A multi-layer tech stack to build a scalable, interoparable and privacy-enhancing protocol

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Multi-layer Protocol

Data Layer

Blockchains and legacy data sources

As an interoperability protocol, Topos bridges data layers, called subnets. The protocol makes near-zero assumption as to the internal structure of subnets: natively built for blockchains made with Subnet DevKits, the ecosystem is designed to seamlessly integrate any type of new and existing blockchains and, to a greater extent, all data systems.

Inter-Subnet Layer

Universal Certification Interface (UCI)

The abstraction over the data layer is made possible by means of a common interface, a shared language spoken by all subnets to interact with each other. The Universal Certification Interface lays the foundation for subnet authentication and state transitions validity, and is at the core of Topos.

Transport Layer

Transmission Control Engine (TCE)

The Transmission Control Engine sets the groundwork for Topos cross-subnet communication. Moving away from common consensus-based solutions, the engine employs an asynchronous reliable broadcast primitive to reach agreement on data exchanged between subnets, and is supported by a network of dedicated nodes that can unlimitedly scale.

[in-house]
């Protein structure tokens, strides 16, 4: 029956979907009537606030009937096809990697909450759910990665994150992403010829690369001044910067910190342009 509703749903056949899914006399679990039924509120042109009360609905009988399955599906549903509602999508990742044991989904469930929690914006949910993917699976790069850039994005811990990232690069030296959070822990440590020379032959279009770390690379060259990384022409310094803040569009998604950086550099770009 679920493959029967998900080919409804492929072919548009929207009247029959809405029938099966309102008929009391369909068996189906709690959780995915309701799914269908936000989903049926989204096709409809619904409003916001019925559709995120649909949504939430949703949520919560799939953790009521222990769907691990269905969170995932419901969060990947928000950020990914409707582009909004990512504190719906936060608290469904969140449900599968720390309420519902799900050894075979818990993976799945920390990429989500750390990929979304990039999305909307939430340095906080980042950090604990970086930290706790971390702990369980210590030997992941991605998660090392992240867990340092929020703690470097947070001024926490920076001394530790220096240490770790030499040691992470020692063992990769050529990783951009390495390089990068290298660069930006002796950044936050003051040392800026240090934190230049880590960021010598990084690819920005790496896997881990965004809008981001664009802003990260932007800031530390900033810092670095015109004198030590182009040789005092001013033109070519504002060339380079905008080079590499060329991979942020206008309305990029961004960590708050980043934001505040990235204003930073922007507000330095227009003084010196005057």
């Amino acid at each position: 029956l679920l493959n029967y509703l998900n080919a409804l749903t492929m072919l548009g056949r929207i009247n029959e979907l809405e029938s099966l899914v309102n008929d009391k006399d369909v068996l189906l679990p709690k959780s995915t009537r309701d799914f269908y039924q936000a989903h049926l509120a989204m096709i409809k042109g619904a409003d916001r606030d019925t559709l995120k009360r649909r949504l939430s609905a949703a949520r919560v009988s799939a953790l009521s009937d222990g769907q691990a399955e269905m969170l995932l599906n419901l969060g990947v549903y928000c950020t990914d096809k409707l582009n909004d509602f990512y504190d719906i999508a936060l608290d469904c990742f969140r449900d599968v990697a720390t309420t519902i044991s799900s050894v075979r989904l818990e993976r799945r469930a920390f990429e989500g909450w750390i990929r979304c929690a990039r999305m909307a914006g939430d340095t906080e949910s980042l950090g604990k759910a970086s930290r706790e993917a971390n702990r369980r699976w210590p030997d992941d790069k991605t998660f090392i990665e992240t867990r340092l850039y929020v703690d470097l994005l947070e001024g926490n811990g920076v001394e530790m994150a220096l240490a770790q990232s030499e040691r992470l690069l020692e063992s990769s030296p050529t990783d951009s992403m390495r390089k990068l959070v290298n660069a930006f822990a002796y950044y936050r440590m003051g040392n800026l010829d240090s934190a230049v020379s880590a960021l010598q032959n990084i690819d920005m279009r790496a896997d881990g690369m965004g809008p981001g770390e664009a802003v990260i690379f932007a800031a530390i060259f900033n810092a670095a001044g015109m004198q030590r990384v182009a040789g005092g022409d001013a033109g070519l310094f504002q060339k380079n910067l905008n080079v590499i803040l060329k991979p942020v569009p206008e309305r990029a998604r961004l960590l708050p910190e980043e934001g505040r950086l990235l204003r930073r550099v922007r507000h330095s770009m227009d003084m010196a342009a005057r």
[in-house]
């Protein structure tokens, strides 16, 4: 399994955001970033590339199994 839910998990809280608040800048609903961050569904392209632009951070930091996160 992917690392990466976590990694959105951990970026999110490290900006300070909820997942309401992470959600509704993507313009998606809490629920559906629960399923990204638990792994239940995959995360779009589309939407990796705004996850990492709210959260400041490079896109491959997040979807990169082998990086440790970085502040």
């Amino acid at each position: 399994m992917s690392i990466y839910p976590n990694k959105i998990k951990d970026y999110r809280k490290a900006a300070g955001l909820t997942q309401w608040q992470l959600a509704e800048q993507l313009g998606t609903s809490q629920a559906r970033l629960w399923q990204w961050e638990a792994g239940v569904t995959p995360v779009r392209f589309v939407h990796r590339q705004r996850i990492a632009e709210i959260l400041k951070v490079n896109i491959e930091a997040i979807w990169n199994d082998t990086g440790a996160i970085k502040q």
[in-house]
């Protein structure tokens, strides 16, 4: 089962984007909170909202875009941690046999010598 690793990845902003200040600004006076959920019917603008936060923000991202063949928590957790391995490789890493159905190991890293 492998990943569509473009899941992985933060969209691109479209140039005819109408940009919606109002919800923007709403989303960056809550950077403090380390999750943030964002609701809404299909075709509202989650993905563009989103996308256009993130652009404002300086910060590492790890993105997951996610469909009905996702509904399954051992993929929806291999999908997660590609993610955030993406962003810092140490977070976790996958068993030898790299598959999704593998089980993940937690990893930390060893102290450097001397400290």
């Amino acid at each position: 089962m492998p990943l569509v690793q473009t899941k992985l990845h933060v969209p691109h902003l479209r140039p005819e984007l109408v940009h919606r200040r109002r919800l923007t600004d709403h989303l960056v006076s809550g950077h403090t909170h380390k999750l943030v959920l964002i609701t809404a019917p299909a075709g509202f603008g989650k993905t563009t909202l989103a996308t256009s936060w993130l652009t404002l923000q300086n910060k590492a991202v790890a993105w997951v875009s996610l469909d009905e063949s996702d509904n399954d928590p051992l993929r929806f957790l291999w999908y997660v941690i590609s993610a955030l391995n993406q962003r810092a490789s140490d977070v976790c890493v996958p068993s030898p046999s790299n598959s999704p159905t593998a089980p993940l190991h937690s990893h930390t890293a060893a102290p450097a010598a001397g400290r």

How does the TCE work?

Unlimited scalability

With quadratic message complexity, traditional BFT algorithms are limited by significantly higher settlement latency as the number of system participants increases, hence validating groups cannot exceed a few hundred participants. Topos's leaderless reliable broadcast primitive has a logarithmic per-node message complexity, and thus allows the TCE network to scale unlimitedly.


Certificates—data structures defined in UCI to support cross-subnet communication—do not commute for a given sending subnet, i.e., they are totally ordered. On the other hand, those of different subnets do commute providing that dependencies are correctly observed. Causal ordering of certificates is what allows Topos to rely on a causal reliable broadcast primitive in place of stronger primitives such as consensus.

Full asynchrony

Topos's reliable broadcast primitive is fully asynchronous as there is no upper bound on the delivery time of certificates and no synchronized clocks. Its correctness does not depend on any timing assumptions, unlike synchronous systems which are vulnerable to adversaries delaying messages to slow down honest participants. This leads to a considerably more robust protocol.

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